Suella Braverman, the home secretary, is still advocating for limitations on rough sleepers’ access to tents in England and Wales.
The plan was absent from the King’s Speech, which outlined the government’s goals for the upcoming year.
However, a person close to Mrs. Braverman claimed the notion had not been abandoned.
Regarding whether the idea will ultimately be incorporated into the Criminal Justice Bill, Downing Street stated that it would not make any assumptions.
Included in the King’s Speech, the measure proposes more authority to address “persistent, nuisance, and organized begging.”
The 1824 Vagrancy Act, which made rough sleeping and begging illegal in England and Wales, is intended to be replaced by this law.
The Criminal Justice Bill was supposed to become law on Wednesday, but talks over whether to include the tent proposal had caused its introduction in the Commons to be postponed, a senior government source told the BBC.
A few government officials are also worried that the restrictions would be challenged in court.
Mrs. Braverman wants the measure to include sanctions for people who sleep rough after receiving a police warning about their actions—for example, refusing to move their tents out of storefront windows—that constitute a nuisance.
According to a representative for Mrs. Braverman, it would be directed towards people who “choose to live in tents” and have turned down offers of assistance to end their drug addiction or live off the streets.
Additionally, charities that provide tents to individuals who are identified by the authorities as causing a nuisance would be subject to civil penalties.
After Mrs. Braverman declared over the weekend in a series of posts on X that she intended to limit the use of tents, opposition parties and homeless charity took exception.
The home secretary’s proposal has also drawn criticism from some Conservative MPs. Natalie Elphicke, for example, stated in a post on X that “never, ever, has anyone said the answer lies in the removal of tents in all my years of helping people who are homeless, in cities like London and Manchester as well as my own local area in Dover and Deal.”
The government would always assist those who are truly homeless, the home secretary said in her statement, but she also stated that “we cannot allow our streets to be taken over by rows of tents occupied by people, many of them from abroad, living on the streets as a lifestyle choice.”
If nothing is done, she said, “British cities will go the way of places in the US like San Francisco and Los Angeles, where weak policies have led to an explosion of crime, drug taking and squalor.”
In an interview with Sky News, her Conservative colleague Alex Chalk, the Justice Secretary, seemed to disassociate himself from Ms. Braverman’s remarks, stating he would “take a different approach”.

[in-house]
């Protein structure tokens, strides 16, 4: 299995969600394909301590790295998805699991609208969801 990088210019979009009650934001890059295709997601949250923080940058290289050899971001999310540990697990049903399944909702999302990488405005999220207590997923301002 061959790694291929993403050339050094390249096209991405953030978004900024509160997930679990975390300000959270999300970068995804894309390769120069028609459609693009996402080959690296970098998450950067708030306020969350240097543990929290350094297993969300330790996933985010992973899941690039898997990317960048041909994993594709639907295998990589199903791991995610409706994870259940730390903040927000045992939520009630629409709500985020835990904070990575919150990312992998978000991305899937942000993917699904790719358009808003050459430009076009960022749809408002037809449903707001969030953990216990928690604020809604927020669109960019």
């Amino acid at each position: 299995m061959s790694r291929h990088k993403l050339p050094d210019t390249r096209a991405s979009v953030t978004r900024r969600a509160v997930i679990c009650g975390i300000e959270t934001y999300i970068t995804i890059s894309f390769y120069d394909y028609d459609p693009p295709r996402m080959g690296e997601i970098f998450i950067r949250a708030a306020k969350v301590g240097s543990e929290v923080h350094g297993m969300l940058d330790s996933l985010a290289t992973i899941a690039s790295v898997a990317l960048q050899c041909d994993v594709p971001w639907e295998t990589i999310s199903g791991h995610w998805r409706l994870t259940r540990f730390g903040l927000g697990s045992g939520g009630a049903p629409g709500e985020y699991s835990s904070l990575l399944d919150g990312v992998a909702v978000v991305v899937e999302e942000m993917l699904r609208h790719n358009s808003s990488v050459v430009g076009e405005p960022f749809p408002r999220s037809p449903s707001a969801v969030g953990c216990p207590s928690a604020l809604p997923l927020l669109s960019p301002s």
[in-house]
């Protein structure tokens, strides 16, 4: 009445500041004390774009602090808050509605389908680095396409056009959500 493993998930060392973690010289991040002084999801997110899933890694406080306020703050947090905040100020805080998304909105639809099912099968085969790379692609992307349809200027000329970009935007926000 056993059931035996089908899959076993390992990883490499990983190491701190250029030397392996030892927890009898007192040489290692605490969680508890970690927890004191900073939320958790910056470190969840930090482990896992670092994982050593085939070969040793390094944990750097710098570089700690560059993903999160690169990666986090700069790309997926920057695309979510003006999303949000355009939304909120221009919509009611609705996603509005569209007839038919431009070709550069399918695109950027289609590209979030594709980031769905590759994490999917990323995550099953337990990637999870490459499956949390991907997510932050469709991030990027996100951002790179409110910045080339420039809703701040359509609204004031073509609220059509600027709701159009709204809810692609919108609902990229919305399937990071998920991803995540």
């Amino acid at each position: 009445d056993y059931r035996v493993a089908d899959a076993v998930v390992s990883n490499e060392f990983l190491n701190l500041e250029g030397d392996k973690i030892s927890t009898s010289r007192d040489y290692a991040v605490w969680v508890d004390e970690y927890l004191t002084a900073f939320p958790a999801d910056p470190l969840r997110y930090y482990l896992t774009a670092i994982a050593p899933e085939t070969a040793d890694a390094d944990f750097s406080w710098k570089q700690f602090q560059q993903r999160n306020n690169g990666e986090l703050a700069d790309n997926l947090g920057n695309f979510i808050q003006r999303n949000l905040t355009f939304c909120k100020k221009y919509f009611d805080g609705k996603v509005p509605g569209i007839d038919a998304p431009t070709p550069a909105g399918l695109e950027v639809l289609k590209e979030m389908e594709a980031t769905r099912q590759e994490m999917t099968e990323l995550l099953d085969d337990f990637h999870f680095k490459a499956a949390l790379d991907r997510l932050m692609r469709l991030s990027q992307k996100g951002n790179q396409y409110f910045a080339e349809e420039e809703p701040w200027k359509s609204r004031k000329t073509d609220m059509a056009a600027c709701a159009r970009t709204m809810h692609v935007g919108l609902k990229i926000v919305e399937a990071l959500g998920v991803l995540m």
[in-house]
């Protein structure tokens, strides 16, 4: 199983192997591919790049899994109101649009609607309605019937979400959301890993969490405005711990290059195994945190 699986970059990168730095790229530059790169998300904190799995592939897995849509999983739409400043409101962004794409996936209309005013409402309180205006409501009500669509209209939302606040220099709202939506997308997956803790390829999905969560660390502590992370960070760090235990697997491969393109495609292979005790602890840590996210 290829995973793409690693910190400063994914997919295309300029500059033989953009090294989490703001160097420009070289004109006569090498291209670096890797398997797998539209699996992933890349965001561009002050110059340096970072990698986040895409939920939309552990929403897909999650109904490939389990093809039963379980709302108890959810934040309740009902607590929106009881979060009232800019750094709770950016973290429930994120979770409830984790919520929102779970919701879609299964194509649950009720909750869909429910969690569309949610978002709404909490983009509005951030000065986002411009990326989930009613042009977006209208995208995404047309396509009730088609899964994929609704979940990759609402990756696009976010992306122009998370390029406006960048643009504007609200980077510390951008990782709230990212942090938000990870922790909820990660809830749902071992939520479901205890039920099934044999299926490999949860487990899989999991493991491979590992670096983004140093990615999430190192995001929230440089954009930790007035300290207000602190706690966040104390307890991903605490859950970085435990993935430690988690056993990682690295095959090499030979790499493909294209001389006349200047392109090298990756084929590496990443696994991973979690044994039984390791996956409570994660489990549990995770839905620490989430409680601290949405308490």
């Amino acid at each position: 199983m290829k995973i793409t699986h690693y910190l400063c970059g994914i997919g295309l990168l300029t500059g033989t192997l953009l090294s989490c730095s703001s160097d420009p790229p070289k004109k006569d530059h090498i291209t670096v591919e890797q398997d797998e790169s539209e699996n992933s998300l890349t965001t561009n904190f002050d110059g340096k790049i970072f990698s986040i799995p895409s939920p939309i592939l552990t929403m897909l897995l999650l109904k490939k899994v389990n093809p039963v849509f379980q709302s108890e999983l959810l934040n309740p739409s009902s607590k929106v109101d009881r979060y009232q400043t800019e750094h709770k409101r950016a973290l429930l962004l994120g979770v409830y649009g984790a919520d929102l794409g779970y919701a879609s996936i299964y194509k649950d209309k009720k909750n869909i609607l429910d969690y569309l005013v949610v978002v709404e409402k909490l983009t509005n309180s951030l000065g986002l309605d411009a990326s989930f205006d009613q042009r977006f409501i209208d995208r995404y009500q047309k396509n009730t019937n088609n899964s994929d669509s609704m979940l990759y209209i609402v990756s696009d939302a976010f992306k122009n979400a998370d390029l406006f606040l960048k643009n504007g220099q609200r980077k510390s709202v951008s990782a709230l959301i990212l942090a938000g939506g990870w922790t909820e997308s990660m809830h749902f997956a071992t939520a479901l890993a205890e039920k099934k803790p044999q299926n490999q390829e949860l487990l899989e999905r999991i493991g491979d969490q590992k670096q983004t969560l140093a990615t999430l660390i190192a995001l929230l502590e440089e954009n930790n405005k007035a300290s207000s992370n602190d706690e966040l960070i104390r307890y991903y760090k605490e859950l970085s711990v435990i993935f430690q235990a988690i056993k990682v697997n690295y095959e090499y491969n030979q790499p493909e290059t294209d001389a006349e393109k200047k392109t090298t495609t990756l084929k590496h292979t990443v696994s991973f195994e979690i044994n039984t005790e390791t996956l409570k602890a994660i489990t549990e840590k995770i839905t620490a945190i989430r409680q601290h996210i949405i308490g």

However, he emphasized that they both agreed that concerns like “mental health issues, substance abuse problems, relationship breakdown, loss of a job, and so on” must be addressed in order to eliminate the reasons that “entrenched” rough sleeping.
Press reports said that Mrs. Braverman was going to announce her planned crackdown on tents in the King’s Speech.
However, a representative for Mrs. Braverman informed the BBC that it had always been intended to bring it later on as a component of the Criminal Justice Bill.
Additional information will be provided, according to Downing Street, once the bill is released.
“We’ve said that no one should be criminalized for having nowhere to live, and we are repealing the outdated Vagrancy Act,” a spokesman for the prime minister stated.
“We want to go as far as possible to ensure that those who are vulnerable can get the support they need and obviously at the same time cracking down on anti-social, intimidating or indeed criminal behaviour.”
“The home secretary needs to listen to the public outcry and educate herself on the true causes of homelessness, rather than continuing to pick on people who are already living in some of the most difficult, dangerous, and deadly conditions,” stated Polly Neate, CEO of housing charity Shelter.
“You do not combat homelessness by enacting harsh laws that make it illegal for someone to attempt to stay warm.
“The government must start protecting people from homelessness instead of punishing them for it and unfreeze housing benefit in its forthcoming Autumn Statement.”
The official background notes on the Criminal Justice Bill, which were released earlier on Tuesday, made no mention of tents.
On Monday night, BBC Newsnight claimed that the government will not be taking any action against tents “for now”.
Nick Watt was informed that the home secretary’s tent-related proposals were “still undergoing scrutiny”.